For those seeking somewhere to sit, stroll, picnic or simply swoon at the view, Newquay provides an endless and exquisite array of options.
But beyond the famous Fistral Beach and sprawling sands fringing the town itself, Newquay boasts a plethora of other, more off-radar beauty spots that are equally as enchanting, if not more so.
Some require a bit of off-the-beaten track exploration, but once you get there, the ramble will be well worth the awe-inspiring and far-less-populated result.
Here are just a few of Newquay’s best beauty spots…
Concealed between Crantock and Holywell Bay, the small sandy cove sits a mere 5 miles outside of Newquay past West Pentire, but yet offers a wonderfully wild diversion from the town’s bustle.
The sheltered northwest facing beach is home to caves, a stream and rock pools, but no facilities – so be sure to stock up on provisions before rambling across fields of wildflowers and a few craggy paths along the scenic valley to get there.
Prime dog (and child!) walking territory, the woodlands lie outside the village of Colan just three miles outside of town (and behind Porth Reservoir), transporting visitors to Lord of The Rings style scenery and a true sense of rural escapism.
You may also stumble across the crumbling remains of 19th century Fir Hill manor house, which has remained unclaimed and in disrepair by various members of American owners, the Figg-Hoblyns, but recent developments indicate their plan to reputedly to convert the estate into a campsite.
Venture further east for one of the area’s most magical sites: Bedruthan Steps. Located past Watergate Bay toward Padstow, the striking sea stacks are the stuff of ancient legend and were widely believed to be stepping-stones for the giant, Bedruthan.
It’s not the most accessible beach (and all-but disappears with the tide, so beware), but for those agile enough to make it to the shoreline, the sense of freedom and space alone is reward enough. Refresh before or after your cliff scramble at the National Trust café (in the car park above), or walk along the majestic coast path to imbibe those soul-stirring vistas of one of Newquay’s most memorable seascapes.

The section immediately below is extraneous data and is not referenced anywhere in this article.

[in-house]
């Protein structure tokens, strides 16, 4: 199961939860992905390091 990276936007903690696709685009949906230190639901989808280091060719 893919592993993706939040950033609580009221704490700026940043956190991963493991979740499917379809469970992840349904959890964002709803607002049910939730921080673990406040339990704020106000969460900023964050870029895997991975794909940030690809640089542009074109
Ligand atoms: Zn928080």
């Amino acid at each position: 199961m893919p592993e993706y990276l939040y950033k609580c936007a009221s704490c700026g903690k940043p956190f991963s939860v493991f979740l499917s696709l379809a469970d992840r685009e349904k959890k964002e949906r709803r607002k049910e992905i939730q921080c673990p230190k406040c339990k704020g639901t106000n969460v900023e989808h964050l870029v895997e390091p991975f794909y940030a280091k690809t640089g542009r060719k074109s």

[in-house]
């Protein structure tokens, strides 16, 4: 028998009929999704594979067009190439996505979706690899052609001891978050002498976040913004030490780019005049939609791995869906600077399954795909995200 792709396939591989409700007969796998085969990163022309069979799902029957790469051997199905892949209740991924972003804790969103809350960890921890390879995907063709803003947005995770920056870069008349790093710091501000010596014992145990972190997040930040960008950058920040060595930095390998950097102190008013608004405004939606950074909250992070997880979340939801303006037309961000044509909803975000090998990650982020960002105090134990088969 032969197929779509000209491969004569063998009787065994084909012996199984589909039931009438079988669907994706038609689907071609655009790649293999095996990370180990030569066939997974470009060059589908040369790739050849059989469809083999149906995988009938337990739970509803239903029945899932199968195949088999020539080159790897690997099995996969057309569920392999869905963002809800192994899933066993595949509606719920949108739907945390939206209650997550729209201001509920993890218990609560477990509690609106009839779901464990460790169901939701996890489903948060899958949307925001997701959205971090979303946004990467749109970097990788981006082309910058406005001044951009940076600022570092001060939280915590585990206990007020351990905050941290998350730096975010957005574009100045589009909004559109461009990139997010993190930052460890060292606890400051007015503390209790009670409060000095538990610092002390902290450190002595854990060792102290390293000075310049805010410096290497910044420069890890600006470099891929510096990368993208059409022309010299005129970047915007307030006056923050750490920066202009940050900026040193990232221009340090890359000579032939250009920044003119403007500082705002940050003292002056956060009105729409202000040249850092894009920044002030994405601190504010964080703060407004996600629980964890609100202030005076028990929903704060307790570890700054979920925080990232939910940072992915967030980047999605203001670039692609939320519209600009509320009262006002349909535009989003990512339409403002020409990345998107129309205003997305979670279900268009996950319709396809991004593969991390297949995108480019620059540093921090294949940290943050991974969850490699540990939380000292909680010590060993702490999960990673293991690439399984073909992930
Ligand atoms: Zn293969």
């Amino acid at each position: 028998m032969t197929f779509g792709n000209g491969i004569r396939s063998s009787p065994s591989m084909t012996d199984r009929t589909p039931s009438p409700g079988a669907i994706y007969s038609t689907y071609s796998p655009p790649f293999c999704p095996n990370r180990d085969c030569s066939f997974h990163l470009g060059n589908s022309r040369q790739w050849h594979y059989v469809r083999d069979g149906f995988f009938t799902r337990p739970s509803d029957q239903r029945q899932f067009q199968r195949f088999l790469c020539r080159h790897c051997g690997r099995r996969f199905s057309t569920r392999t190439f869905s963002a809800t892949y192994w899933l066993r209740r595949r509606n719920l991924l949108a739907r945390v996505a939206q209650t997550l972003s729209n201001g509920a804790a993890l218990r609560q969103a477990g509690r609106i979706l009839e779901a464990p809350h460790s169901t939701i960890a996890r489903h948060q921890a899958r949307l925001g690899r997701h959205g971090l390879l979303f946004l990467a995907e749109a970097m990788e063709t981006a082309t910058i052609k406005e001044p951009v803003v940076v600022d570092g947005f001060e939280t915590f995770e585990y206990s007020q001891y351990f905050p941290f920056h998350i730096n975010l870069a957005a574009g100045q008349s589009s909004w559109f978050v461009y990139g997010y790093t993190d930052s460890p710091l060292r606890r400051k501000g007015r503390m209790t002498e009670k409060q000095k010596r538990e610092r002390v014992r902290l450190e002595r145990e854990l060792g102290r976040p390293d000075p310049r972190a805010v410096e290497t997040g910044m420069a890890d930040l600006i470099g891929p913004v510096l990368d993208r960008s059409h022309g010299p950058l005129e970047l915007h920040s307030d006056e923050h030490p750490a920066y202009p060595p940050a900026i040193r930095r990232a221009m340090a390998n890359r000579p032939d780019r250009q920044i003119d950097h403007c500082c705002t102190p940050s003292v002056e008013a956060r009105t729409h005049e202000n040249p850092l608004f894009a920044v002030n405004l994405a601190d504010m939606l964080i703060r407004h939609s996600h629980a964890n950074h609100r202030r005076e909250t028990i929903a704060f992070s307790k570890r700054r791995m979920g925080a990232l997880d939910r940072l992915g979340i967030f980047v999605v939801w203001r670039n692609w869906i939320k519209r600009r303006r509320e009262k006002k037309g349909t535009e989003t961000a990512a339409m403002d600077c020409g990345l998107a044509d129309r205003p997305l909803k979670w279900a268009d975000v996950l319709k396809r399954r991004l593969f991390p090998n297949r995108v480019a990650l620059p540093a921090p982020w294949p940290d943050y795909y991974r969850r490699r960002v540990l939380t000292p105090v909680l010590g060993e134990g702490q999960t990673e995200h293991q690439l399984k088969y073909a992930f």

Presenting forty acres of unspoilt beauty, Porth Reservoir is undeniably an angling hotspot. Here you’ll find skimmers, perch and roach, or – for visitors less inclined to cast off – oodles of quiet spaces to roam and relax.
Part of the South West Lakes Trust, the mature coarse fishery and designated bird sanctuary (with recently installed bird hides) oozes country charm, whether you fancy landing something special or taking the kids for a walk (complete with various paths and a nature trail), cycle (it sits on Sustrans route 32) or picnic amongst the uber picturesque, suntrap surrounds.
For one of Newquay’s best vantage points and panoramic views of the area’s coastline, an amble to Pentire presents picture postcard views of Crantock to the west, and Fistral to the east.
Accommodating all types of walkers and visitors, you can take a mini ramble along the coast path to blow away the cobwebs before enjoying a coffee complete with more to-die-for sea views at nearby, Lewinnick Lodge; or you can round the headland to spy all the sights: from Huer’s Hut and sprawling environs of Fistral to the surrounding Atlantic expanses and exotic, River Gannel.
Have a look at our Holiday Cottages in Newquay >